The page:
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The tech bro whitewash

I'm pretty conflicted about The Social Dilemma.

On one hand, anything that contributes to the discourse around the harms knowingly committed in the name of engagement should be applauded. My friend David Jay works at the Center for Humane Technology as their Head of Mobilization, and was involved in this film; I know the people who work there are coming from a genuine place. I think that is admirable.

On the other hand, I'll confess to some pretty hard reservations about tech bros who make their fortune at companies like Facebook and then issue mea culpas. The harmful impact of platforms like Facebook were knowable; I know because I, and people like me, knew them well. In 2004, when Facebook was just graduating from being a way to rate the relative attractiveness of women on campus, I was building decentralized social platforms with community health in mind. There were many people like me who understood that creating a centralized place controlled by a single corporate entity for most of the world would get their information was incredibly problematic. It was and is antithetical to both the web and democracy itself.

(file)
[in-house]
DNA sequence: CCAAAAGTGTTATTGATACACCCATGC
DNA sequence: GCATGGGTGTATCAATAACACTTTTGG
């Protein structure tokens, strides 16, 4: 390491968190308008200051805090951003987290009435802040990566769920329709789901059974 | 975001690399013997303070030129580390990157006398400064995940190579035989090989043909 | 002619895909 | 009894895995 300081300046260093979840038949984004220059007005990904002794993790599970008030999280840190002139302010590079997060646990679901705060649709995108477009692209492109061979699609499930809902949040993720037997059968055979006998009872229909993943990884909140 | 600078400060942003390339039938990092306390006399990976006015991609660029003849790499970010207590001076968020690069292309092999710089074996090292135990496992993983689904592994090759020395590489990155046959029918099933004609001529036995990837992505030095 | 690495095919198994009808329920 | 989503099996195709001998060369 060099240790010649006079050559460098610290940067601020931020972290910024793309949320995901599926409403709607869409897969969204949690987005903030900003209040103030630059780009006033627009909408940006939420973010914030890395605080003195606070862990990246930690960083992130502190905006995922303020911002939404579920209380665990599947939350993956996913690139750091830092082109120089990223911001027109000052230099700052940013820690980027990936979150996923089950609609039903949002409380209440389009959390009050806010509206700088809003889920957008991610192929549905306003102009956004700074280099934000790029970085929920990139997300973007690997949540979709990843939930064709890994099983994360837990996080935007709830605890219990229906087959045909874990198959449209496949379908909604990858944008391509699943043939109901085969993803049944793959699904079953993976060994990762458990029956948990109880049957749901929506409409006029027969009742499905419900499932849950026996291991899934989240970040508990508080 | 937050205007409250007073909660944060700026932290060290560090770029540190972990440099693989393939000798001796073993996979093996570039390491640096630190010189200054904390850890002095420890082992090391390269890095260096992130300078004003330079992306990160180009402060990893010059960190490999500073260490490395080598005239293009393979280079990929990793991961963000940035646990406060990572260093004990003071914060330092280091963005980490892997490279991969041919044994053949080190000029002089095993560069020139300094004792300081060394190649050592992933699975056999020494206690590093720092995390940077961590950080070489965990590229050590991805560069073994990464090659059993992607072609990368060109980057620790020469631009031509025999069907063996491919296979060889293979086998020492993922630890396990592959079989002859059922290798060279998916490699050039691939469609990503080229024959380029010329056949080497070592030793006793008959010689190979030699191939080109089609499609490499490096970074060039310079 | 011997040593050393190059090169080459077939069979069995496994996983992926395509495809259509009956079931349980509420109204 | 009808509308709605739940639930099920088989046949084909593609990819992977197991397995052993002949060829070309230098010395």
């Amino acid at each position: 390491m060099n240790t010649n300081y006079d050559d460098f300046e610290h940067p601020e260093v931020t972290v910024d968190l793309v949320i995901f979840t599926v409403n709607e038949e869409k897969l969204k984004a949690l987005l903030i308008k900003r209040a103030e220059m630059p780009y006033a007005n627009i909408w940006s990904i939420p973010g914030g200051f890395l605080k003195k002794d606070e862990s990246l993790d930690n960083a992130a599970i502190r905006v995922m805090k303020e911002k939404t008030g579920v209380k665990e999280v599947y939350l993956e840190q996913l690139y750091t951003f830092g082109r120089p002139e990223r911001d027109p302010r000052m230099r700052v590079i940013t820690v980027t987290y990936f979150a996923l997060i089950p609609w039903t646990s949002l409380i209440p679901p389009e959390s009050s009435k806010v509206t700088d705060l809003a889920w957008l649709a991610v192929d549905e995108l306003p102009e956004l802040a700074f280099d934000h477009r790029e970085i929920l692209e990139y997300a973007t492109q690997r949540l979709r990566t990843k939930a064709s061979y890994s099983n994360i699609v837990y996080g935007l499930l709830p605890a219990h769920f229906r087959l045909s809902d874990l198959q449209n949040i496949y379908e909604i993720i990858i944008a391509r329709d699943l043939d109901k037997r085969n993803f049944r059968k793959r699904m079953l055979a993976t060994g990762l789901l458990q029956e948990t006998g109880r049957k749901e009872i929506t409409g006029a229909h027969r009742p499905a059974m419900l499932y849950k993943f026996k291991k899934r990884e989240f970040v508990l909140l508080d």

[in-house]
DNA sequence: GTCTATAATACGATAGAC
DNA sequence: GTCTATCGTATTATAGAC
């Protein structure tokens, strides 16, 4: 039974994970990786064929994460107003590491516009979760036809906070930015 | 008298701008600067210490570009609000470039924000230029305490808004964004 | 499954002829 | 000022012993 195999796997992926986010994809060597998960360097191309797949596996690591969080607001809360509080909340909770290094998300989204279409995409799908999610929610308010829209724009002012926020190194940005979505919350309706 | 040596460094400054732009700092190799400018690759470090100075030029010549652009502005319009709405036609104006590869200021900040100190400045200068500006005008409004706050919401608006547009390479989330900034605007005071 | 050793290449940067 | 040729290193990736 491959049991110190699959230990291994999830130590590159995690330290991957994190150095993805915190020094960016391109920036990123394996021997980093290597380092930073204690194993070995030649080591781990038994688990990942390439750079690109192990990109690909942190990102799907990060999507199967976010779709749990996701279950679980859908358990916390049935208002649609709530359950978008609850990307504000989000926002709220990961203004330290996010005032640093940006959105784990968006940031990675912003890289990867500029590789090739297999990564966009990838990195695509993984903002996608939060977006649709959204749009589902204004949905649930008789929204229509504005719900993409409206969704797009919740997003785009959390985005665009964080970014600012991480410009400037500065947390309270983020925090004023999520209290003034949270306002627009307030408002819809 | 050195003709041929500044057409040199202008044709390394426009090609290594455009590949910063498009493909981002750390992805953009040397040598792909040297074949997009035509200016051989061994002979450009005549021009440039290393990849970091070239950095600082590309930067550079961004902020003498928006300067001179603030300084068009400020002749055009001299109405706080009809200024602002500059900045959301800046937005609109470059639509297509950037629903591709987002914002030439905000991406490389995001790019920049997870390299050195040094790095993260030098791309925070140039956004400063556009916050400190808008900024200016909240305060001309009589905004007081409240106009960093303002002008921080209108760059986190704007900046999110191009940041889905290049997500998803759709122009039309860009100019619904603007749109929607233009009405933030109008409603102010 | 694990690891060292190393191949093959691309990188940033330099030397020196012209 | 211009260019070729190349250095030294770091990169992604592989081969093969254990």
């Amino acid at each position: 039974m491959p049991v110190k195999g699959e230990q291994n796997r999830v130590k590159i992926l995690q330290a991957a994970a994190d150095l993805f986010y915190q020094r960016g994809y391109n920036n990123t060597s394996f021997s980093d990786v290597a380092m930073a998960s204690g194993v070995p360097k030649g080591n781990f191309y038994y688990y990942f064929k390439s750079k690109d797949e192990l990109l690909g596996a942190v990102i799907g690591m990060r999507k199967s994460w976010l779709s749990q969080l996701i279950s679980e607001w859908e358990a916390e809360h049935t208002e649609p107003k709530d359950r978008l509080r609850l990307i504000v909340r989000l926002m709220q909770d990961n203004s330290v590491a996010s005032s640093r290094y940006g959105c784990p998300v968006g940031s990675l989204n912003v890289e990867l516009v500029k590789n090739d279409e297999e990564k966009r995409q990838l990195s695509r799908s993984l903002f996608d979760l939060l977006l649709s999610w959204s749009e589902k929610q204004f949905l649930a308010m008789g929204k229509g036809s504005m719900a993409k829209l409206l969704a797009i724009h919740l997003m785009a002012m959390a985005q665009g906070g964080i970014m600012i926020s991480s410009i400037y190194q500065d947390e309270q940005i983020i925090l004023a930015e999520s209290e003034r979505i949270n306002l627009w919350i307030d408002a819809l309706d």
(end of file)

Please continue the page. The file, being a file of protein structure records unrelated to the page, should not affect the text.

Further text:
So coders have been working on these problems, but this isn't really about software. Crucially, the people who have been at the receiving end of these harms have not been silent. Women - particularly women of color - have been sounding the alarm about these harms for years. That we're listening to men who worked to build these systems of abuse, rather than the people who have been calling out the problems this whole time, says a lot about who and what we value. It's not a problem we can code our way out of.

These conversations are vital. But let's be clear: they have been happening this whole time. If they're new to you, you've been listening to the wrong people. And we should consider whether we want to allow the tech bros who created this problem to whitewash their past.